22 21.5 Lower Respiratory Tract Diseases Caused by Microorganisms A. Tuberculosis 1. Caused by the acid-fast (+) bacteria Mycobacterium tuberculosis

23 A) Humans are easily infected with M. tuberculosis but most are resistant to the disease B) Only about 5% of infected people actually develop a clinical case of TB C) Untreated TB progresses slowly 2. Colonization of the alveoli follows inhalation of the bacteria

24 3. The disease is usually confined to the lungs where it manifests itself in two stages A) Primary tuberculosis 1) Most individuals are asymptomatic but may have a mild fever 2) Macrophage aggressively attack the bacteria a) The mycolic acid in their cell walls allows them to escape digestion

25 b) The bacteria continues to multiply within the macrophage and ultimately destroys it c) This causes a Type IV (cell-mediated) hypersensitivity response attracting lymphocytes and more macrophage to the area d) These surround the bacteria essentially walling off the bacteria and containing it within a tubercle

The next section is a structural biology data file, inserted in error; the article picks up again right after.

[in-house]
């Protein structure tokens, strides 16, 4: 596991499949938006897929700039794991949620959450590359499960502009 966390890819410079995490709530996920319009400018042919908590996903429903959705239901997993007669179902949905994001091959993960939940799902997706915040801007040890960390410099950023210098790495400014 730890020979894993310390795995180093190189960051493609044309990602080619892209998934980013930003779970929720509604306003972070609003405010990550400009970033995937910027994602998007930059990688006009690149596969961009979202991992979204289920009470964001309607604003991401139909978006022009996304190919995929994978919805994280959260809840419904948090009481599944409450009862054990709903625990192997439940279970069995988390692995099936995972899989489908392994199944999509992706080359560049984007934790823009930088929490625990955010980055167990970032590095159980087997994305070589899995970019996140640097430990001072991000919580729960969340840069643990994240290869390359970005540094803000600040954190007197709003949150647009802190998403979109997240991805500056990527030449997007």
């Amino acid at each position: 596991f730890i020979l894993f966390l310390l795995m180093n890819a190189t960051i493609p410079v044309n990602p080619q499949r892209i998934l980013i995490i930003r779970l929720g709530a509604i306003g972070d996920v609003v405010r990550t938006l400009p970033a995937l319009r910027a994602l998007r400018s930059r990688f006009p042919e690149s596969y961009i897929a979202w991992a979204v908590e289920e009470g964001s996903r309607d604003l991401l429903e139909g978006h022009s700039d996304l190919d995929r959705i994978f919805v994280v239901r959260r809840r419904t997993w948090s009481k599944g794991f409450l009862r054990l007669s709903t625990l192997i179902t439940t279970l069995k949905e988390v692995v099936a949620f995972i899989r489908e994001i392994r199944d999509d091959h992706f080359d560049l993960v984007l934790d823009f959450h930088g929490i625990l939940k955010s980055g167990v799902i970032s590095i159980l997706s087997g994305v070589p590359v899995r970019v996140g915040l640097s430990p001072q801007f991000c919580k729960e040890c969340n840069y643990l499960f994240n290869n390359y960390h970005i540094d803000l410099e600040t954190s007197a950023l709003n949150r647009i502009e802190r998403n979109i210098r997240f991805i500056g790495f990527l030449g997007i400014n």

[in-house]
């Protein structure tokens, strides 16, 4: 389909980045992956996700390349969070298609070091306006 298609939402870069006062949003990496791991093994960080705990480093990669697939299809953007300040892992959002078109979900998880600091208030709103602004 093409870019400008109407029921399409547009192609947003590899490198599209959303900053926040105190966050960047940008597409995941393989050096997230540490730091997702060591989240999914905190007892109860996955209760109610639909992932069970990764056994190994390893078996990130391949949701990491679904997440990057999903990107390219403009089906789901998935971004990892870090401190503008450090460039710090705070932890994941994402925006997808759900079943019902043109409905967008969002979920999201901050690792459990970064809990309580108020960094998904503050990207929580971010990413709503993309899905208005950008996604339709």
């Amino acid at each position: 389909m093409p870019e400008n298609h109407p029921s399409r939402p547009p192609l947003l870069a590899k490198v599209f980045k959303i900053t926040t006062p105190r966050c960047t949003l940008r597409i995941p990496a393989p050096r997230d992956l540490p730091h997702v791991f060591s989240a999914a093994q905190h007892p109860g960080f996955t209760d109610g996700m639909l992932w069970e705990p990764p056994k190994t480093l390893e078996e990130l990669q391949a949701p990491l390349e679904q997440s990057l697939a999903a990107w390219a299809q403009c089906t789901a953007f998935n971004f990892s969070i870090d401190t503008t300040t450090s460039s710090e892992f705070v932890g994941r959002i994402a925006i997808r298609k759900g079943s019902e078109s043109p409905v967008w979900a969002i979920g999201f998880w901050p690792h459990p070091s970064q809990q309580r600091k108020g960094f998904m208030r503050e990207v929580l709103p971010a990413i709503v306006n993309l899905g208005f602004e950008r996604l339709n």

26 i) Enlarged structure composed of bacteria surrounded by macrophage and lymphocytes e) The bacteria can survive in the tubercle for many years 3) Most individuals recover completely from this infection

27 B) Secondary tuberculosis 1) Results when dormant cells from primary infection become active a) This is usually triggered by an immunosupressed state 2) The bacteria in the tubercles multiply and start to spread to other areas of the respiratory tract

28 3) Symptoms include violent dry coughing, greenish or bloody sputum, fever, weight loss, extreme fatigue, night sweats, and chest pain

29 C) Disseminated tuberculosis 1) Infected macrophages then carry the bacterium to various body parts where they are released a) Most often infect the urinary, reproductive, nervous, and skeletal systems b) Results in the formation of tubercles in the infected structures c) Symptoms depend on the system & structures infected

30 B. Pneumonia 1. Pneumococcal pneumonia A) Caused by Streptococcus pneumoniae 1) Gram-positive, encapsulated diplococcus 2) Is the leading cause of bacterial pneumonia (a.k.a. pneumococcus) 3) The capsule is its primary virulence factor but some strains produce their own antibodies

31 B) Symptoms include fever, painful breathing, fluid collection in the air sacs, and sputum containing blood & pus C) Common complications include: pleurisy (inflammation of pleural serosa), septicemia, endocarditis, and even meningitis

32 2. Klebsiella pneumonia A) Caused by Klebsiella pneumoniae 1) Typically an enterobacterium 2) It is a primary cause of nosocomial infections B) Symptoms are similar to pneumococcal pneumonia except patients experience chills and their sputum is red and gelatinous